5 Ways to Use Rating Scales to Enhance Communication with AAC
In an earlier post, we lamented the under-utilization of a quick and effective strategy: qualitative rating scales. You may not know them by that name, but we all know them. Also called Likert-type scales, we’ve seen these a multitude of times when we were asked to give an opinion. Strongly agree to Strongly Disagree. Excellent to Poor. Always to Never.
There are only a few guidelines to using these with AAC folks. One is to make sure to use appropriate visual supports. Literate AAC users may be very comfortable with text-only options, but for other learners, we need to add images so it makes sense to them. Another suggestion is to stick with an odd number of options: 5 seems to be the norm in clinical practice, but you can certainly adjust to fit the learner’s needs. For some, a 3-point scale would be best. Others may want more detail and use a 7-point scale. Finally, once you have the scale, create a short activity to teach the AAC learner how to use it. For example, you might have a stack of pictures of foods, some of which are wonderful and others which are awful. Going through those one-by-one and placing them on a scale (e.g., Love It/Okay/Hate It, Yummy/OK/Yucky, Great/Not Sure/Awful) give the learner a better understanding of what to do.–
Here are some ideas for how to use rating scales in your AAC therapy.
1. Express opinions: We can create scales to help clients give an opinion.
- Possible Anchor Points: Love it/Hate it, Wonderful/Terrible, Beautiful/Ugly, Cool/Geeky, Awesome/Boring
2. Choose topics to be included in their vocabulary: Involve the learner in selecting vocabulary for his/her device by presenting options and getting their input on content.
- Possible Anchor Points: Essential/Not Essential, Keep it/Toss It, Absolutely/Never, Love It/Hate It, Perfect/Perfectly Awful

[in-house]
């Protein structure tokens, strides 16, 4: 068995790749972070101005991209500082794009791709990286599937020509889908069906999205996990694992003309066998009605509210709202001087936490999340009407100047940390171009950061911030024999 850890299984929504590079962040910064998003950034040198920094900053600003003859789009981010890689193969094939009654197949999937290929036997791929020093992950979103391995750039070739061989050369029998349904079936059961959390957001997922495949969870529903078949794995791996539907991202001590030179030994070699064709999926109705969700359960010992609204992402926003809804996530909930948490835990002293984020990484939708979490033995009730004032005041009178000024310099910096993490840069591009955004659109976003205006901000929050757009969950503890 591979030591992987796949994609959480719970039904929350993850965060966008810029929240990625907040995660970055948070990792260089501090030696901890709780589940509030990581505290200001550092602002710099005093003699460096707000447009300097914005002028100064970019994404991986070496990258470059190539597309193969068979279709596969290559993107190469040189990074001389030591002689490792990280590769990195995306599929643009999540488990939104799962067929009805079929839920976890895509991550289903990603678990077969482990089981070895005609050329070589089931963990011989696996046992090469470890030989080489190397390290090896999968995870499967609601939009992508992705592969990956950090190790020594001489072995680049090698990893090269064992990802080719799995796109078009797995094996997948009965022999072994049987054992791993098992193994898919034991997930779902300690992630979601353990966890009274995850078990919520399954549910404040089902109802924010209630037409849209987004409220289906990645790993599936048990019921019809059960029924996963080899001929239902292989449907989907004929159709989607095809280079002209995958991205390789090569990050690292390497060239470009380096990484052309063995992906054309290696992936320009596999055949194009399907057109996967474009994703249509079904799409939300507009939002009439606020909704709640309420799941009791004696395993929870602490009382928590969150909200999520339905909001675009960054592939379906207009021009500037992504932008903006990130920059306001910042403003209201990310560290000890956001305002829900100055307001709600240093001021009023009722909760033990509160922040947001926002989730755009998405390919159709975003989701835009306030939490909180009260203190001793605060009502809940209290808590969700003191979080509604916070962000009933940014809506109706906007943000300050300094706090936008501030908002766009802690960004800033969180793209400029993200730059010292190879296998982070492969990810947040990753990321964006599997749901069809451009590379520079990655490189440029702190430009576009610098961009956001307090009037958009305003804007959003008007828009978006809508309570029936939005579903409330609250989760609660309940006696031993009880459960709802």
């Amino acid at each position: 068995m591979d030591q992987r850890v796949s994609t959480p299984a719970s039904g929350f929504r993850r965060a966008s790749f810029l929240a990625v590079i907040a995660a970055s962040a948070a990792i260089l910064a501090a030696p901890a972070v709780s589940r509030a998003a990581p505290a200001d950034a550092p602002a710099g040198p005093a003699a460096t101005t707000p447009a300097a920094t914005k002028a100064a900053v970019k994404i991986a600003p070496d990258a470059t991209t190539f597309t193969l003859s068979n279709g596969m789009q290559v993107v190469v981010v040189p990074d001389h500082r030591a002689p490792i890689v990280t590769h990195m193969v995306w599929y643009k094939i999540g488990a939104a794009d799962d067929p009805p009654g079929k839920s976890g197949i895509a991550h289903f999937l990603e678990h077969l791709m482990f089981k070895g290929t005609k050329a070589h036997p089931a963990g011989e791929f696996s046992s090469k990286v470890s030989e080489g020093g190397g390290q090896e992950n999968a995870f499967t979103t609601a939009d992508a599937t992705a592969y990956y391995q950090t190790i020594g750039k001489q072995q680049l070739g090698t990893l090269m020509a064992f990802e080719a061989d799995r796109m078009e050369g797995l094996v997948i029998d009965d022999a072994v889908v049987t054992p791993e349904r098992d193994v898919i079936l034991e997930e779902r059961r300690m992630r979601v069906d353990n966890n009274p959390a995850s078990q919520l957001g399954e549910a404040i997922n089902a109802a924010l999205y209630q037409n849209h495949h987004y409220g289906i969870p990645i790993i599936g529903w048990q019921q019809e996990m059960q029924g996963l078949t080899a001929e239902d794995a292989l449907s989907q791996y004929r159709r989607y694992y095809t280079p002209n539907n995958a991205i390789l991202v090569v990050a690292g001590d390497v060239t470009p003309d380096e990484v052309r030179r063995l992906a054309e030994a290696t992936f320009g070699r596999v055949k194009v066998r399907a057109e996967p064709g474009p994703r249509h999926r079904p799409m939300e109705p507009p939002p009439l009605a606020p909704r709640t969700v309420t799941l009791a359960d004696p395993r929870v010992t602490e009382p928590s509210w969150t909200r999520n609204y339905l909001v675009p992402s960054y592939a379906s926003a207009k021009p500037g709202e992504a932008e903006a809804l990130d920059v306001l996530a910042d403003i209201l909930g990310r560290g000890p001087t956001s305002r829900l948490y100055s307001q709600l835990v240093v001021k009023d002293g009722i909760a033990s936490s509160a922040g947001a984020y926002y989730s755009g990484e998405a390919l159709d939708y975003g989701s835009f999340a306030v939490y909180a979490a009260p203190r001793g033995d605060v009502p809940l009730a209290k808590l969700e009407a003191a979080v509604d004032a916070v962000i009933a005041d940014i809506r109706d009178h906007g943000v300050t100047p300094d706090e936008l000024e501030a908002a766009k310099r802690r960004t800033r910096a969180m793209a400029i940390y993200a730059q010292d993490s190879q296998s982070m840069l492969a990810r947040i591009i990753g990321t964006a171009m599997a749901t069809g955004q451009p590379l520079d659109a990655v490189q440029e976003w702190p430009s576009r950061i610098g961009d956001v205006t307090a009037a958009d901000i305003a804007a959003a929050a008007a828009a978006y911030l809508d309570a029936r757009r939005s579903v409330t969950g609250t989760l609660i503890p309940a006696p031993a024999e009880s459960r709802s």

3. Choose wording for the messages: Once the learner has rated the content you suggested for vocabulary, you can use rating scales again to have them give input on the specific wording of the message. For example, a client who needs messages to be able to interrupt others might be given these options to rate using the scale you made for # 2: Excuse me; Pardon me; May I tell you something?; Need you for a second; I have something to tell you; Do you have a minute? etc.
4. Quick way of indicating pain: Pain scales are becoming more popular in hospitals, but they’re also useful at home and in school. If you’ve ever had a migraine, you know how important it would be to differentiate that from a regular headache. Our AAC learners need these options, too.
5. Inviting the opinion of others: Use rating scales to give the AAC learner a way to engage partners in dialogue. Some years ago, we had campers in our AAC & Literacy Camp do daily surveys on topics of interest and have people around the clinic rate things such as how well they liked a song, movie, or book. These scales can be used to invite people to rate things like current events, hobbies, foods, vacation spots, pets, outfits, places to eat, etc.
We’d love to hear more ideas of how you’re using rating scales with people who are learning AAC.
Filed under: PrAACtical Thinking
This post was written by Carole Zangari